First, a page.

Since peaking at well over 1700 Active listings at the end of August July, housing inventory in San Francisco has steadily dropped over the past four weeks to approximately 1500 listings (the lowest they’ve been since the beginning of June, but still around a three month supply). Three factors at work: sales, withdrawals, and waiting (until after Labor Day to list).
Once again, we expect to see a significant jump in inventory over the next few weeks. And the percentage of active listings that have been re-priced (i.e., reduced) stands at ~21% (according to ZipRealty).
Update: It’s been a rough couple of weeks for the editorial staff. In case you didn’t already figure it out, listings peaked at the end of July (and not August). Either that or we’re suddenly able to see four weeks into the future…
Nobody Actually Owns A Home In “Bay Area” [SocketSite]

9 thoughts on “SocketSite’s San Francisco Inventory Update: 9/05/06”
  1. There are 256 TIC’s on the market right now. 63 sold in August, a four month supply with an average 57 days on market. Most of these are also listed again under 2-4 unit buildings.

  2. Matt – that’s true, but please keep in mind that we’re not including the majority of new/pre-construction units in these stats as well. And while TICs are not the same as Condos, they do compete for buyers.
    The percentage of Active listings that are TICs has remained relatively constant (~20%) since the beginning of the year, and apples to apples, the inventory of Active SFH/Condo listings has fallen about 12% over the past couple of weeks after holding steady at around 1,150 units for the past three months (up about 35% since the beginning of the year).
    Thanks for “plugging in.”

  3. Lots of people (including agents) tend to spend August taking vacations, making the most of their last few weeks of summer, or getting their kids ready to go back to school – not thinking about buying or selling a house. Why risk having a listing get stale and “days on the market” build simply because buyers are out of town? And from an agents perspective, who wants to spend their Labor Day weekend holding an open house…

  4. Dear Socket Site,
    If you are going to present real estate data information, you should at least try to be accurate, especially to the audience that views your site. The vast majority of those are interested in single family homes, condominiums, coopeative apartments and tenants in common apartments.
    You quote of 1,700 active listings does a disservice to your readers.
    Presently Tuesday, September 5, 2006 at 8:00 PM, according to the San Francisco Association of Realtors there are:
    Single Family Homes for sale: 446;
    Condos/Coops for sale: 448;
    TIC apartments for sale: 198;
    Total for sale (not units):1,092;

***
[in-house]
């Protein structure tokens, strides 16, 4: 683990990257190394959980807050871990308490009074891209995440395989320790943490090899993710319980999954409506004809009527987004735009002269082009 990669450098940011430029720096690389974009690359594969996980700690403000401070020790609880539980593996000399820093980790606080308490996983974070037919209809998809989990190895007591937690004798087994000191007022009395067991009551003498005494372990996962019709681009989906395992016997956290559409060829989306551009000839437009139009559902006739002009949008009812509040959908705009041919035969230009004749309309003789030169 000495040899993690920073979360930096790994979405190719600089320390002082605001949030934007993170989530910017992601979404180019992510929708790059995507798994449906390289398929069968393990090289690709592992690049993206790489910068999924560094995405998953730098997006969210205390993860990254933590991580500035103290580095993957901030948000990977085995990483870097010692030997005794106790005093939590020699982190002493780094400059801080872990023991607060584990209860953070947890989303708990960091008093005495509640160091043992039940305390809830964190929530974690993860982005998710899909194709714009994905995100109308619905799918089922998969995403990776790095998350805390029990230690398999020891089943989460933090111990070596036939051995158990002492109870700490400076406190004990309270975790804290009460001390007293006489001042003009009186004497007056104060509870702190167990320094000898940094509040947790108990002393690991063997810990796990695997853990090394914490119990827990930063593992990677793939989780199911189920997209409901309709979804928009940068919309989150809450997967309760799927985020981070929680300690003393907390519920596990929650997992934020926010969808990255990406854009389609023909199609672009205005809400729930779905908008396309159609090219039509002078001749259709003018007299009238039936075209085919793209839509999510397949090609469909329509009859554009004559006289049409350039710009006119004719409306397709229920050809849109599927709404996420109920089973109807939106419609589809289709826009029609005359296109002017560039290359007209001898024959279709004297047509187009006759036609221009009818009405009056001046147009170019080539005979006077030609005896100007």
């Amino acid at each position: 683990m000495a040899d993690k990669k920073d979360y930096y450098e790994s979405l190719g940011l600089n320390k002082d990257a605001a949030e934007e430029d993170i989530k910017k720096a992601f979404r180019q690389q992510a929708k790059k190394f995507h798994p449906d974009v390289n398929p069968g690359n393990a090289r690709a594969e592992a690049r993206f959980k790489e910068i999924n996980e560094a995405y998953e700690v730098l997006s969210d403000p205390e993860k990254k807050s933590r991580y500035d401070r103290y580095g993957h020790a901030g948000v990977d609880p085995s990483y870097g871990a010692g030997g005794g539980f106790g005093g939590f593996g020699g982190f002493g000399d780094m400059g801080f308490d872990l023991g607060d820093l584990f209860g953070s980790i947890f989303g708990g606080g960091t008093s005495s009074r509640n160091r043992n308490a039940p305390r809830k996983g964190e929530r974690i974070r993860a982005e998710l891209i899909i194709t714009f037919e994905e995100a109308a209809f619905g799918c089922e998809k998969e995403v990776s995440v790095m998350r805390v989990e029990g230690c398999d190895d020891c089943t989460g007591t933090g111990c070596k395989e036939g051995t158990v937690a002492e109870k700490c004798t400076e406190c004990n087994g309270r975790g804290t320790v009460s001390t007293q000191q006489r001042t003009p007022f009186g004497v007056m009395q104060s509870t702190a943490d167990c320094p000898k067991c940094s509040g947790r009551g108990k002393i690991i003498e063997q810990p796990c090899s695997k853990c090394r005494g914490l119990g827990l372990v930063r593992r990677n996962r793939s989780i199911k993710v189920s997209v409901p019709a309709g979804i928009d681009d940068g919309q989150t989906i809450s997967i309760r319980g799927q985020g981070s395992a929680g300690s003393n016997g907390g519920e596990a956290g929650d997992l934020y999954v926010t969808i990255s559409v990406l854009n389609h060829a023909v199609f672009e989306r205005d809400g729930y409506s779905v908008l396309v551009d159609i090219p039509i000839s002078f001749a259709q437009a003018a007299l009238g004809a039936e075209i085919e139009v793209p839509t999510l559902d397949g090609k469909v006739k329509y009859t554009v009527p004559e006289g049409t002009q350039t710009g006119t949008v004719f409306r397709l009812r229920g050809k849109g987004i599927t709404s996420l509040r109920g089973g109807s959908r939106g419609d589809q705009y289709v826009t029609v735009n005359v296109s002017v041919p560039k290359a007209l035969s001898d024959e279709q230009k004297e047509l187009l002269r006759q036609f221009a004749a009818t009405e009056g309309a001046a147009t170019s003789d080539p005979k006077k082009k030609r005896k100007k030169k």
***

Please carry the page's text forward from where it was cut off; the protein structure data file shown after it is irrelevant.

2-4 Units, 5+ Units, other for sale: 556;
    This does include a number of new projects, but not their entire inventory, that is for sale.
    As far as sales activity for the month of August, there is a slow down from the record breaking year of 2005, with 27% to 28% less number of sales, but the median selling price (50% below/50% above) shows a minimal (1%) increase, except for TIC’s which median selling price is 6% less than August 2005.
    Sales Activity for August, 2006
    Single Family Homes: 215 – 27% less than Aug 2005;
    Median Selling Price:$840K 1% more than Aug 2005;
    Condo’s/Coops: 213 – 28% less than Aug 2005;
    Median Selling Price $735K 1.3% more than Aug 2005;
    TIC Apartments: 57 – 11% more than Aug 2005;
    Median Selling Price:$585K-6.7% less than Aug 2005;
    For those of you shopping for a new home, put on your dancing shoes as the next 2 weeks will be the largest increase in new listings since last spring, then the market will slow down from October through January, the same as it has done for the past 50+ years.

  5. Frederick,
    Mea culpa! We just updated the post: “It’s been a rough couple of weeks for the editorial staff. In case you didn’t already figure it out, listings peaked (1700) at the end of July (and not August). Either that or we’re suddenly able to see four weeks into the future…”
    And while we might not slice and dice the data in exactly the same ways (e.g., including 2-4 unit listings), we are accurate. And just as important, we are consistent in our methodology from month-to-month (in order to identify trends).
    As we wrote last month, “Our bigger challenge is accounting for the inventory of new homes which, for the most part, are not included in our calculations. And we’re not talking about the 2000+ units that are under construction in projects like The Infinity, One Rincon Hill, Arterra, The Hayes, etc.; but rather the 100+ units that we estimate are currently available for occupancy in projects like the Watermark, The Beacon, 50 Lansing, etc.
    Obviously it’s imperfect, but if anything, we believe we’re being conservative with regard to our estimate of available housing inventory in San Francisco.”
    Thanks for “plugging in.” And for helping to keep us honest (and accurate).

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